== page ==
I was taught a long time ago that when you are confronted with a problem you should come up with a solution rather than just complain. So, where to start?

History shows us how to react. It shows that there will be a recovery in the markets and that the stock market will grow past its previous high-water marks.


So, stay the course.


Now it’s hard to stay the course when the media spokesmodels, Wall Street analysts, self-important investment gurus, and your friends that never invested after the last Bear market are all doom and gloom. Unless you have a crystal ball, or are just plain lucky, short-term thinking does not give the same returns that long-term investing does.


Everyone knows the name Warren Buffett, the king of buying good businesses on the cheap and holding them for decades, but how many of us personally know a short-term trader that has done as well? I don’t know a single one. Wonder why? Because there are none. If there are, I can’t name any with the track record of Buffett.


So, stay the course, think long term and…. this is big…don’t abandon your strategy. If your strategy calls for a large equity allocation stick with it. Get your portfolio back to the targets that you have set. If you liked a company last year when its stock was double the price it is today, why wouldn’t you consider buying it now? It’s on sale! Half off! Take advantage of what history has shown to be opportunities.


Interestingly many seem to “pull in their horns” when the markets go into Bear territory. They buy bonds and think they will “hide out” in the safety that bonds offer. Aside from the fact that bonds are down the most they’ve ever been in one year, looking at a comparison of the returns over time of the S&P500 to the Vanguard Total Bond Index, one might question that change in strategy.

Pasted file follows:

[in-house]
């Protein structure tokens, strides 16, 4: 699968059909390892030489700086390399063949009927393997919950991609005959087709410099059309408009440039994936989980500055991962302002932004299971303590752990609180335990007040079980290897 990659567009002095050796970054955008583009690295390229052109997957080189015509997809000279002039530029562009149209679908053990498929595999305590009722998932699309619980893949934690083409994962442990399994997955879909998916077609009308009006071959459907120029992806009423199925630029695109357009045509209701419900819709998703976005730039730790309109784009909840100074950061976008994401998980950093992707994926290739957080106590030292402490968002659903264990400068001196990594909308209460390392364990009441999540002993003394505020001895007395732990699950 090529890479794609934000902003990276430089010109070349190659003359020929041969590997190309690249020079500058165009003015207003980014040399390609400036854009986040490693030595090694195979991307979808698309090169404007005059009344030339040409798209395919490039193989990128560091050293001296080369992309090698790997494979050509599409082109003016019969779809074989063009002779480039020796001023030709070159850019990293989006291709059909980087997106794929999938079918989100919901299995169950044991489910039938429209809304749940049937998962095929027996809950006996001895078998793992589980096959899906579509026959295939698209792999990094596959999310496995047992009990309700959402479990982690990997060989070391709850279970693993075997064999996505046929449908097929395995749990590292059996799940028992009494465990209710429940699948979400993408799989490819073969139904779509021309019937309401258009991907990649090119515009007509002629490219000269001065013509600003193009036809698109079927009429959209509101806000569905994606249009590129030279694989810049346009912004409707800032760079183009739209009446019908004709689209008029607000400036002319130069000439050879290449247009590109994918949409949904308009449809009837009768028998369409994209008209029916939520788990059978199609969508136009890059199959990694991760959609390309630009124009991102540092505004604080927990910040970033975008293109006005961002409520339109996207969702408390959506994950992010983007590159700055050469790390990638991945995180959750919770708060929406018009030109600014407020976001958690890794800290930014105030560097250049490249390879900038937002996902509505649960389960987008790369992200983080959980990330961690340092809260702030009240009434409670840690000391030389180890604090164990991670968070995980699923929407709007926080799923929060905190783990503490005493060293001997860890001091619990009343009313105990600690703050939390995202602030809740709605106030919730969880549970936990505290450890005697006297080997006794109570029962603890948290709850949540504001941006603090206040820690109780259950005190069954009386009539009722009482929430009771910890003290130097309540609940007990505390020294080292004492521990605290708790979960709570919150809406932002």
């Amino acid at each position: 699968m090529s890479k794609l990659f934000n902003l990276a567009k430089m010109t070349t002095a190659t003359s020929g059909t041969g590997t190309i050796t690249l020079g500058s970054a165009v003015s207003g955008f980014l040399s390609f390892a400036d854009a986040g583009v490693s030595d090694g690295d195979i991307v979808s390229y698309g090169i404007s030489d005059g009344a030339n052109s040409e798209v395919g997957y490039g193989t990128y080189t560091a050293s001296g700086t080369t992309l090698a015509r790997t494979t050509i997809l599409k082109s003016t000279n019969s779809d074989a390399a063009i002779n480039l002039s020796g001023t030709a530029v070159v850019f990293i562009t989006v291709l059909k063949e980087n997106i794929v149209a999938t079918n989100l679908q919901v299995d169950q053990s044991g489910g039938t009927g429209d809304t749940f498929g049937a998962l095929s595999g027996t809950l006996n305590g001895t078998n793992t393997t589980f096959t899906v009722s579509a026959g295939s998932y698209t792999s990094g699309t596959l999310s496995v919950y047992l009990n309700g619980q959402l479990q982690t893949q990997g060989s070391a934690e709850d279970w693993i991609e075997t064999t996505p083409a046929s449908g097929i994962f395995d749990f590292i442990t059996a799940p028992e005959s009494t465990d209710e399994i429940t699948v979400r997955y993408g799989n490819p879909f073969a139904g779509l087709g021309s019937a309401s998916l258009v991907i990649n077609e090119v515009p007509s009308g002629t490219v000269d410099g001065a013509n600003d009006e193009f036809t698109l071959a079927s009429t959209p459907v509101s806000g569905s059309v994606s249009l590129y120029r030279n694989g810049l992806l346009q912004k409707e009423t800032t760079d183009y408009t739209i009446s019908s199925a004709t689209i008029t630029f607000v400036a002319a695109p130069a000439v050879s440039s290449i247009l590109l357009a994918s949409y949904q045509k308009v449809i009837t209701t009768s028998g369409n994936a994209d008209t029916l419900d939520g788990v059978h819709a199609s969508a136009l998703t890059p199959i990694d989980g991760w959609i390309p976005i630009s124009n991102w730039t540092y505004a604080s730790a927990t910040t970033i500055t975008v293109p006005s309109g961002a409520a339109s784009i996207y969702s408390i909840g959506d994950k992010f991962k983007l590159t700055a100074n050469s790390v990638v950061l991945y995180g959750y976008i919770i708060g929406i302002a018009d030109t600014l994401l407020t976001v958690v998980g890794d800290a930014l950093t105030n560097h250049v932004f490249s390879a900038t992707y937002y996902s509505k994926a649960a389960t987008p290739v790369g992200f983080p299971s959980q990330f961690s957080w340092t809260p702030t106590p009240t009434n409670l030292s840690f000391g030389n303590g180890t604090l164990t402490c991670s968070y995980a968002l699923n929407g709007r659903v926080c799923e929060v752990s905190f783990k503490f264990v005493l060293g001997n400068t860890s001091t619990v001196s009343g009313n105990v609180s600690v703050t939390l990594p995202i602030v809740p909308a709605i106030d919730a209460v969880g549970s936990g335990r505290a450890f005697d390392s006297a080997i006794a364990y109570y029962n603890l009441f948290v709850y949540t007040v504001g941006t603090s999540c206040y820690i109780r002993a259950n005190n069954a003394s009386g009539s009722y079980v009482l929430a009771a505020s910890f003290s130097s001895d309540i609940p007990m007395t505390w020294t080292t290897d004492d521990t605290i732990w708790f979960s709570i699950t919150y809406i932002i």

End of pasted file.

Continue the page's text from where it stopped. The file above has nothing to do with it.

What this chart shows is the total return for the period of the last ten years. Bonds have given you a cumulative return of 8.5%. Less than 1% per year…and that has been a taxable return…so less than zero return after tax. The S&P500, on the other hand, is up almost 200% even with this year’s 23% pull back. Over a longer period, including a housing crisis, a world financial crisis and two recessions (see the grey bars in the below chart) the results are even more remarkable.




I believe this argues to stick with your plan. Invest for the long term. Historically long-term investors make more money in the stock market and time in the market is more important than market timing.


So where does this leave us? It’s obvious that the year has been difficult, at best, for almost every investor. It’s also obvious that we go through these periods, come out the other side, and then climb to new heights. Remember this is just one snapshot in time. My wife joked with me that if she remembered how painful childbirth was, we never would have had more than one child…and we have three. Pain seems to reward those who endure.


The foundation to investing is a plan. Stay the course. The 26 Bear markets we have experienced in the last 92 years lasted about 20 years in total. This MEANS THAT STOCKS GO UP ABOUT 78% OF THE TIME. Often, Bull markets rise from Bears when things look the most bleak. It is bleak right now, so remember…History is on our side.


Information contained herein does not involve the rendering of personalized investment advice but is limited to the dissemination of general information.

A professional adviser should be consulted before implementing any of the strategies or options presented.